By James J. Crist, Ph.D., author of The Survival Guide for Making and Being Friends
With the COVID-19 pandemic going into its second year, we are starting to see the mental health of children and teens decline as they continue living under COVID restrictions. For kids whose primary avenue of socialization was attending school, the loss of peer friendships and activities is even more keenly felt. Not being able to play sports or participate in the arts and other extracurriculars is hard for kids of all ages, as these activities are major drivers of peer relationships as well as outlets for stress relief. We are seeing increased irritability and anxiety, as well as regression in behavior.
Social connections have a protective effect on kids (and adults!) when it comes to dealing with stress. Many kids have lost touch with classmates. Neighborhood kids are less likely to come outside and play. For those who have lost family members during the pandemic, the fear of losing more loved ones may be particularly high. Kids who struggle with peer relationships even in good times may find the challenge of trying to make new friends during a pandemic overwhelming.
Fortunately, there are ways of keeping kids connected with each other, including helping them make new friends, that can help reduce the negative fallout from the pandemic.
Check with Your Child First
Just because you may think this is a problem doesn’t mean that your kids think it’s a problem. Some kids are perfectly happy being at home, video chatting or messaging with friends, or gaming socially via online platforms such as Xbox Live, PlayStation Now, and Steam. Kids with social anxiety or autism spectrum disorder may prefer solitary play.
Rather than making assumptions, start by asking your kids how they are feeling about being home and whether they would be open to connecting with other kids. If you see signs of depression, such as withdrawing from family interactions, share what you have observed with them as a way of broaching the subject. Ask them how they could establish or improve their connections with others. You might be surprised at their ideas!
Socializing Within Your Pods
Most families have developed their own rules for socializing during COVID. Some parents allow their kids to play with other kids outside. Others let kids play inside as long as they wear masks and maintain some social distance. Some allow sleepovers. Others limit socializing to a small group or “pod” of people who are also limiting their exposure, in the hopes of minimizing the risk of contracting or spreading COVID.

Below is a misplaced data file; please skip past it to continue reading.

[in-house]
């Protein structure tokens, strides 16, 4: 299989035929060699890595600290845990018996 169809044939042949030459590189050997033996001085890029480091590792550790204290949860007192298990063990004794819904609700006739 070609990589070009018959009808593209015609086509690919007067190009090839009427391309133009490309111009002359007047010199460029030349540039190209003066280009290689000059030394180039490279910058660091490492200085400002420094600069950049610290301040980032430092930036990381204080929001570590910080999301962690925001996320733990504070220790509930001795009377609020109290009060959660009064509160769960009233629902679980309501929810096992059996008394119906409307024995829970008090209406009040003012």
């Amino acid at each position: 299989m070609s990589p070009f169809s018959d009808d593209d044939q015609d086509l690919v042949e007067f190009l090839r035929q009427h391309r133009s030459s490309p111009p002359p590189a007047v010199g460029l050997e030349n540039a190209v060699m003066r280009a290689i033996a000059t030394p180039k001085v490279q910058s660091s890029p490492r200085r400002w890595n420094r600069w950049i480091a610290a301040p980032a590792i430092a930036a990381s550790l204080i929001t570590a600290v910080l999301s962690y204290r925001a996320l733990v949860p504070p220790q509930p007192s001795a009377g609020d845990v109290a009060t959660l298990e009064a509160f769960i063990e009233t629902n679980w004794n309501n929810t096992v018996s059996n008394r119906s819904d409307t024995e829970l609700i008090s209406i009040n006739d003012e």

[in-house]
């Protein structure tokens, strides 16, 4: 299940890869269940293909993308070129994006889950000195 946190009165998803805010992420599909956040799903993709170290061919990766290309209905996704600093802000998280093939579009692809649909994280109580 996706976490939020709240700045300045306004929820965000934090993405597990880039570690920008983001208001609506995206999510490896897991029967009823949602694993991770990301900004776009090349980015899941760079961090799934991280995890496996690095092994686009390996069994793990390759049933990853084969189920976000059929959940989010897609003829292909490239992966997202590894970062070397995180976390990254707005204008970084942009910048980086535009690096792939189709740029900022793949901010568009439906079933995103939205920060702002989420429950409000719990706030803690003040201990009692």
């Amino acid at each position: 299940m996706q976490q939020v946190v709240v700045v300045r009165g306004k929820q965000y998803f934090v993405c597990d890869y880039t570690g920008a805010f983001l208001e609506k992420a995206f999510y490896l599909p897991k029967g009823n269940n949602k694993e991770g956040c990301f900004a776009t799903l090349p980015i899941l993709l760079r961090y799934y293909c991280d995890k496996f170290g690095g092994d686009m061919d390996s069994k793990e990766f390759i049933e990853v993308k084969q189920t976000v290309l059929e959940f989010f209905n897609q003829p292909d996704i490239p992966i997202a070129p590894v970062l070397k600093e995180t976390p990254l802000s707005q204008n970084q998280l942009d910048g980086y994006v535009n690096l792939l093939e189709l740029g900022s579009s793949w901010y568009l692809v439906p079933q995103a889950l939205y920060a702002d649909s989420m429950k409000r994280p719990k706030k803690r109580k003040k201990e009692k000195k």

Many kids and teens communicate with their friends while gaming online. Others participate in group chats on platforms such as Discord, Snapchat, and Messenger, share pictures on Instagram, post funny videos on TikTok, or talk on the phone (a rarity these days as many prefer texting over actual conversation). FaceTime and Zoom calls are popular ways of communicating with relatives and friends.
Video games such as Fortnite and Roblox continue to be popular with younger children and have actually helped them cope with the loneliness triggered by the pandemic. Facebook Messenger Kids allows kids to play fun games together. Jackbox is another popular collection of games. Check out this article for more suggestions on the best online games. Be sure to monitor your children while they’re playing to make sure that they are interacting safely. Online bullying continues to be a problem for some kids.
Some people enjoy being able to watch shows or movies together and there are forums for doing so. Houseparty is one such avenue. Amazon Prime, Disney+, and Teleparty by Netflix all offer opportunities for people to watch TV shows or movies together.
If your children are enjoying these activities with friends, you probably don’t need to worry too much. Just be sure to build in some outside time, as exercise is one of the best ways to reduce stress.
The Challenges of Making New Friends
While keeping in touch with current or old friends is challenging during a pandemic, making new friends is clearly more difficult. For those who are going to school for in-person learning or hybrid learning (alternating between in-person and virtual classes), having to stay six feet apart, wearing masks, and even being placed in separate plexiglass bubbles makes socializing much more difficult. Kids may be prevented from socializing, even at lunch.
Fortunately, there are reasons to be optimistic. As spring and summer approach, more people will be outdoors, which is a safer place to socialize. Parents can help their children improve their social skills and their ability to connect with others. Teaching kids to be friendly, and leading by example, can help kids become more confident in their ability to make new friends. Going on family walks is one way to make this easier. Encourage kids to greet people they pass on the sidewalk or street. Even a wave can be a signal to others that you are approachable.